NEWS: “The Radio and Television State Committee in Ukraine has banned the import of certain Russian literary works, including Mikhail Bulgakov’s novel, “The Master and Margarita”. […] The Ukrainian agency has discovered in preface to the book, propaganda statements by certain representatives of Russian cinema, Yuri Kara, Nikolai Burlyayev and Valentin Gaft, who’ve been added to a list of people who pose a threat to national security”.
NARRATIVES: 1. Ukrainian authorities are displaying their Russophobia even when it comes to literature. 2. Ukraine is intolerant of other cultures. 3. Ukraine is restricting freedom of speech.
BACKGROUND: Reports on social media have revealed Ukraine has banned the import of certain books from Russia, particularly “The Master and Margarita” by the well-known Russian novelist Mikhail Bulgakov. The book is known as a classic piece of world literature and is very popular even today across post-Soviet space, including Ukraine. Bulgakov actually lived in Kiev part of his life. Russia launched a far-reaching disinformation campaign during the Euromaidan street protests, which built up after the conflict broke out with Ukraine, when Russia also invaded and annexed the Crimean peninsula and offered political and military support to separatists in the Donbass region. These narratives sought to demonize the Ukrainian camp by associating it with fascist, ultra-nationalist and xenophobic attitudes. The occupation and annexation of Crimea were depicted as an act of liberation and return to the motherland. The insurrection in Donbass was also presented to the public as a self-defense campaign carried out by the Russian-speaking population in response to Ukrainian aggression and persecution. In this broader context, various online publications in Russia and a number of pro-Russian ones in Ukraine have been focusing on an information according to which “The Master and Margarita” was banned because Russian literature allegedly fosters positive associations with the Russian Federation. The focus on banning the book is an indirect reference to fascism, as the Nazis were well-known for banning literary works and burning books.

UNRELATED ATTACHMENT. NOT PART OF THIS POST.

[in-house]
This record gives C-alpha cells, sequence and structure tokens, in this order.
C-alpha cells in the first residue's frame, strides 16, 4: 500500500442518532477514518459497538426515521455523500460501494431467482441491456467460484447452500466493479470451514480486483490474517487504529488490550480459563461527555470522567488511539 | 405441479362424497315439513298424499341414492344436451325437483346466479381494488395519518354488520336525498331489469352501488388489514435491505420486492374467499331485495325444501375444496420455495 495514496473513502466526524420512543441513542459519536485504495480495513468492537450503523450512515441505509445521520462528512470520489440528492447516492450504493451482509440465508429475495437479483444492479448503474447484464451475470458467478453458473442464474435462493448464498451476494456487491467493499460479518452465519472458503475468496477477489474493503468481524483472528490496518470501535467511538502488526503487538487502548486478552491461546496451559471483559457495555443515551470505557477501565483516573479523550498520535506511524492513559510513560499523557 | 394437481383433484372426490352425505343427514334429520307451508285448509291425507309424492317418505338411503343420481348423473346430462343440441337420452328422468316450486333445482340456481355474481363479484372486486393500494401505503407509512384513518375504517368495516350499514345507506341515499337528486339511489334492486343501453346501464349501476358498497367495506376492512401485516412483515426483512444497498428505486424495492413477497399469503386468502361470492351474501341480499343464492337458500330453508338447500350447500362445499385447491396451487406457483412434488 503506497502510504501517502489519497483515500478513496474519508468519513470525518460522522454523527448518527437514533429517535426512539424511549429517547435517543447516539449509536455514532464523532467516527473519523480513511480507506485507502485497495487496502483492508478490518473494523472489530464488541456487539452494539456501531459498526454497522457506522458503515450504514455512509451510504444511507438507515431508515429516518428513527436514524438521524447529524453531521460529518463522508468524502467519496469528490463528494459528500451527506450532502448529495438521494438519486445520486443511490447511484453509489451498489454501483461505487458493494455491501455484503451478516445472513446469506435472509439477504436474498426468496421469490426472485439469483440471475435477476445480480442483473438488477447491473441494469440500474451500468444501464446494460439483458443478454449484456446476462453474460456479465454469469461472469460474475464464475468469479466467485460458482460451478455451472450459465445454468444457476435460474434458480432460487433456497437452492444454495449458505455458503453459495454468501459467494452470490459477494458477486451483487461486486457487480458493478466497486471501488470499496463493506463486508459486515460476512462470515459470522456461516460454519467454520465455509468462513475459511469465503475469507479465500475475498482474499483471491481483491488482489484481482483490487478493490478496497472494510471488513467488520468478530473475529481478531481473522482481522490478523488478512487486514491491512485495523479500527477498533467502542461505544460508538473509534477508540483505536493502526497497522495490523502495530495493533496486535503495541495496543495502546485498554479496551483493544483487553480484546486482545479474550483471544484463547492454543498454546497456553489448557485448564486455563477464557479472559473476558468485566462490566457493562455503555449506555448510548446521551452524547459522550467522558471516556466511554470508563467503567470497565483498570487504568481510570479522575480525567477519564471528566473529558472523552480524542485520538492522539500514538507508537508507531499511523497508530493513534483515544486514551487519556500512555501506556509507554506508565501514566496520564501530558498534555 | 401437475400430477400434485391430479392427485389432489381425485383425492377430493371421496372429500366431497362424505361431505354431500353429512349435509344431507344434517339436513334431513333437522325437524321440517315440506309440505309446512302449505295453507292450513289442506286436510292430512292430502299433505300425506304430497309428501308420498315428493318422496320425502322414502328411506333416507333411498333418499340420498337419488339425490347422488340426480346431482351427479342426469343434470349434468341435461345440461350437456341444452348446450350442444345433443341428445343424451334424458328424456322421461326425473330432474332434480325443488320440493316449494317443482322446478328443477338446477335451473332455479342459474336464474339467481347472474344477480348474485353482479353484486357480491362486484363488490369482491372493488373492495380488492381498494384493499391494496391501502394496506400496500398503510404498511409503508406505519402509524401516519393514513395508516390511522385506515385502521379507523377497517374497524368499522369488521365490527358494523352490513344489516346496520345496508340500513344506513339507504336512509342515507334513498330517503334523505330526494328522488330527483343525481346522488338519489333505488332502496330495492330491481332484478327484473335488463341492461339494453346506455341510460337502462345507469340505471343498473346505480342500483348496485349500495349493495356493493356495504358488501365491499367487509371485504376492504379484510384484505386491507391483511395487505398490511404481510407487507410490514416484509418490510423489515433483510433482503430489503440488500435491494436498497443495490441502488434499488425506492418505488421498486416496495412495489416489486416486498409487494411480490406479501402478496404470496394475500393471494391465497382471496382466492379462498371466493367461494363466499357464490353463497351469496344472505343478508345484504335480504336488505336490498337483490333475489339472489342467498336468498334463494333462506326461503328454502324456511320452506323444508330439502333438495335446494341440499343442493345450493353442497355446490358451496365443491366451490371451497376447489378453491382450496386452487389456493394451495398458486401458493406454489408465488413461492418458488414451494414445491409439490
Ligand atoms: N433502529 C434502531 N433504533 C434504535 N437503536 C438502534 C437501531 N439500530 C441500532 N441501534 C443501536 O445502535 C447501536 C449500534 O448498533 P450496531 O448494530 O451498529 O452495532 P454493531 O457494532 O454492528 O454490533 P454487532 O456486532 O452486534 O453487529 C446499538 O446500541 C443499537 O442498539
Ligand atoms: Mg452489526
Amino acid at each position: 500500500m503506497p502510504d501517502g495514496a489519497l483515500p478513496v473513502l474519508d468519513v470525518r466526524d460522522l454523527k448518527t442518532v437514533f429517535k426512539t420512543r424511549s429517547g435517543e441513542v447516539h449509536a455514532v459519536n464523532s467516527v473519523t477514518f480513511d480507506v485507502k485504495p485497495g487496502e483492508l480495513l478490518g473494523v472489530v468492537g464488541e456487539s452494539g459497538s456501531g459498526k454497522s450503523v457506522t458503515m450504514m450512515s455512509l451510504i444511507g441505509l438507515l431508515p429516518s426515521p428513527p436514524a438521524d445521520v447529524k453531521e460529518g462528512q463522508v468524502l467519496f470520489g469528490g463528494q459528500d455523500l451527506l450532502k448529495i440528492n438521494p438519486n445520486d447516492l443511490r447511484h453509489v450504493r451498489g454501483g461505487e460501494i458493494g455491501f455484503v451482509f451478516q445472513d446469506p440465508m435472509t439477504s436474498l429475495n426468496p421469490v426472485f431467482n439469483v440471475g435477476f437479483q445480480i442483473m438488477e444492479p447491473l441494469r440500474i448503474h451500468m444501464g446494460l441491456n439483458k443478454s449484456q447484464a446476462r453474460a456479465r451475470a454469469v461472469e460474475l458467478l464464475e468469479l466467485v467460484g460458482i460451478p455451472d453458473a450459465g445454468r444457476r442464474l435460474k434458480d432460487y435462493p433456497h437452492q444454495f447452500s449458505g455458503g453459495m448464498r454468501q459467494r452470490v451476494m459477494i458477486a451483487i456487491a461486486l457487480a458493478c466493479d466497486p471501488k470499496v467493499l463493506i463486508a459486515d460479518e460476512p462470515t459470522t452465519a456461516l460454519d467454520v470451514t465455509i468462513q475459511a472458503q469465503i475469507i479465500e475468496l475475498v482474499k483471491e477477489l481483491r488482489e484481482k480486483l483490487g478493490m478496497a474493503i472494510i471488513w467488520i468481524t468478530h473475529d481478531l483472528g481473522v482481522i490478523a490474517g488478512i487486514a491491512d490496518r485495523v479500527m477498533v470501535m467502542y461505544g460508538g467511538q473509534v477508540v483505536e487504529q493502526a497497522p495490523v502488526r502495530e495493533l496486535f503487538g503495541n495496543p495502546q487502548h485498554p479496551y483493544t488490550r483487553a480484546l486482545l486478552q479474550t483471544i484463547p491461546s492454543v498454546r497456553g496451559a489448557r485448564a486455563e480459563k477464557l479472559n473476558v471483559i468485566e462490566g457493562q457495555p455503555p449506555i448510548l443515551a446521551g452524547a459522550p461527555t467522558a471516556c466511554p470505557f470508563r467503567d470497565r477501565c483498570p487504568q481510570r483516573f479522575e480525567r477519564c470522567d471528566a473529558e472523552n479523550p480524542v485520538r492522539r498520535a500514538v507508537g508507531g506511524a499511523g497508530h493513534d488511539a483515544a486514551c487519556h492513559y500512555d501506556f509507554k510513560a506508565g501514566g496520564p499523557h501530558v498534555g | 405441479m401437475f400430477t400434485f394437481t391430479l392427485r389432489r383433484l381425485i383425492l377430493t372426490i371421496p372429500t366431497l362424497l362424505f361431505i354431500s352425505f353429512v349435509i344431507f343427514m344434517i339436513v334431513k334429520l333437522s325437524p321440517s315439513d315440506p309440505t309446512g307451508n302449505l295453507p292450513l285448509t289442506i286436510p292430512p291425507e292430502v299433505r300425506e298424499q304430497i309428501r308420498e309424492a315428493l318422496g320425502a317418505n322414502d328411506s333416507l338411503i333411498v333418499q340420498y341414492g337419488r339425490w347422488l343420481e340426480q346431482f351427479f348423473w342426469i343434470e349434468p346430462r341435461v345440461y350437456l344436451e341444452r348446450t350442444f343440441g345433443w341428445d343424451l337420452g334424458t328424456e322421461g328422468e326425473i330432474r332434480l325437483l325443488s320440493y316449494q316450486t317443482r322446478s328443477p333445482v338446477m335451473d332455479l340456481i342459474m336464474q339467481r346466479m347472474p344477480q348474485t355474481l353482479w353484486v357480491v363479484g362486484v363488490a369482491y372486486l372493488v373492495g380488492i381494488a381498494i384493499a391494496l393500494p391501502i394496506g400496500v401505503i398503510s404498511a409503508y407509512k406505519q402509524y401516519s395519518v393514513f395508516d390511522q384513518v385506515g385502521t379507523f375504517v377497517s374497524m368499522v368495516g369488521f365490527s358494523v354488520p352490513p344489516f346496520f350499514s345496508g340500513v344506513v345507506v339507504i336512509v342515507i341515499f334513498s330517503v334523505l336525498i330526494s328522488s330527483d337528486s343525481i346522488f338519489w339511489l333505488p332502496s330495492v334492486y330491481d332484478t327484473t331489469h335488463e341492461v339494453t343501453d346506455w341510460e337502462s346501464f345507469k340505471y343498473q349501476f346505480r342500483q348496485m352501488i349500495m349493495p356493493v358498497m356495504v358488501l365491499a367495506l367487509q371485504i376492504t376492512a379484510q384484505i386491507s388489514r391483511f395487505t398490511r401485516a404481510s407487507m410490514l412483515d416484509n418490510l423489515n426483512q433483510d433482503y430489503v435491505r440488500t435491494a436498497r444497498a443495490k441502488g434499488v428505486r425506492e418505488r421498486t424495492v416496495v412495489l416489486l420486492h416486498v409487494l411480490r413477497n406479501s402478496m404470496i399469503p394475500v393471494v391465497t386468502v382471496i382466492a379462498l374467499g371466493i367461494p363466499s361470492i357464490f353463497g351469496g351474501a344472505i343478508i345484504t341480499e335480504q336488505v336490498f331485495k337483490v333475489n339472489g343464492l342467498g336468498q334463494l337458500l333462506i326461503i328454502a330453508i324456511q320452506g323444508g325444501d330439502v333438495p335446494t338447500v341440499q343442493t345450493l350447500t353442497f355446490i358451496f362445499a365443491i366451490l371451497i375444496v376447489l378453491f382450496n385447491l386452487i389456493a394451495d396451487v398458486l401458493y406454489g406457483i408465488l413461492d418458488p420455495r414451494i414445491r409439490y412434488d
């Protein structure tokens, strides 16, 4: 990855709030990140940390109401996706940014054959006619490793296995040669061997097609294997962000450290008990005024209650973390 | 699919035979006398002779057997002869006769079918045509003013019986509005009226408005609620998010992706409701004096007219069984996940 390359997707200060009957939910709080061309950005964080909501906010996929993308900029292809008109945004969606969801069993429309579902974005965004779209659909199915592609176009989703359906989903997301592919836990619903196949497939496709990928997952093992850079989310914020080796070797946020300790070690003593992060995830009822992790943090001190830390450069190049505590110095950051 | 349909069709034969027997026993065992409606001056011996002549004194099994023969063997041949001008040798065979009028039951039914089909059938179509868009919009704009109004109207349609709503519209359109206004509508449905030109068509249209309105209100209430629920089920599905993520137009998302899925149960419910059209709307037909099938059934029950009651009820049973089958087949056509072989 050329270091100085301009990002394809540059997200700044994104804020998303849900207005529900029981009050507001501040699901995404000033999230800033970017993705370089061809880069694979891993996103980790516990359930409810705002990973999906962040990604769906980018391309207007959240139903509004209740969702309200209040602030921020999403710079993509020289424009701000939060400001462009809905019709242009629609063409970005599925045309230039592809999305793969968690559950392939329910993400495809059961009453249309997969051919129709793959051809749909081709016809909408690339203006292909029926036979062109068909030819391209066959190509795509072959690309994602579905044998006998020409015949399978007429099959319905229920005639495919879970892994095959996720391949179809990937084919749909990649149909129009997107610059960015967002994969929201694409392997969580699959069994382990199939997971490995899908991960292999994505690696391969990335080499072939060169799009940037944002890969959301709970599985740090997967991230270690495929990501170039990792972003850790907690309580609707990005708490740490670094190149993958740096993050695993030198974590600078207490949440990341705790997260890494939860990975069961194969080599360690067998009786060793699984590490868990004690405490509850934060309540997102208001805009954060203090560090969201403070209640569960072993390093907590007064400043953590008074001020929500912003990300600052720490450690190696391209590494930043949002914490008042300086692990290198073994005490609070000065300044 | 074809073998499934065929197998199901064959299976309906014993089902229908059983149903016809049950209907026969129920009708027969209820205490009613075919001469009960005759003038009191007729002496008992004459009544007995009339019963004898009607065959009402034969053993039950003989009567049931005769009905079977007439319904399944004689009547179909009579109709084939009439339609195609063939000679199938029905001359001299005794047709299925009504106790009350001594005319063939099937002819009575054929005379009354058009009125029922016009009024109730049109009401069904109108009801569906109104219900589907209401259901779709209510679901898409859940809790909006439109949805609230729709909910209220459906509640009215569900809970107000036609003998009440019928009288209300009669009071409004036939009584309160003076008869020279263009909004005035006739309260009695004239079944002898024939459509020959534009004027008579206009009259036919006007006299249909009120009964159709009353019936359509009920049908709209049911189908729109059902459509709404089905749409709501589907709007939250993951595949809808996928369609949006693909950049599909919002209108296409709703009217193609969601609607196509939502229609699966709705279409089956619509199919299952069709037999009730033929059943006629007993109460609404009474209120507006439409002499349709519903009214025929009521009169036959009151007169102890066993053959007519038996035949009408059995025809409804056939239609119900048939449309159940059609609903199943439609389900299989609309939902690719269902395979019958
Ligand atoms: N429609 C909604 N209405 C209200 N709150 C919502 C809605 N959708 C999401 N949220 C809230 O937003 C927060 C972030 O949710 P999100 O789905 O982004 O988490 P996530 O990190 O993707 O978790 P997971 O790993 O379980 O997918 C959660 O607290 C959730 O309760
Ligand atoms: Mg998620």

WHY THE NARRATIVES ARE FALSE: The Committee’s decision doesn’t refer to the novel itself, but to the edition published by Azbuka-Atticus, the preface of which promotes people who have been denied access on Ukrainian territory because they overtly supported Russia’s aggressions against Ukraine. Other editions of the novel are still available in bookstores across Ukraine and can be ordered online.
PURPOSE: To discredit Ukraine by describing the authorities in this country as Russophobic. This implicitly justifies the insurrection in Donbass and legitimizes Russia’s response to an alleged act of aggression.
GRAIN OF TRUTH: The edition of “The Master and Margarita” published by “Azbuka-Atticus” is banned in Ukraine.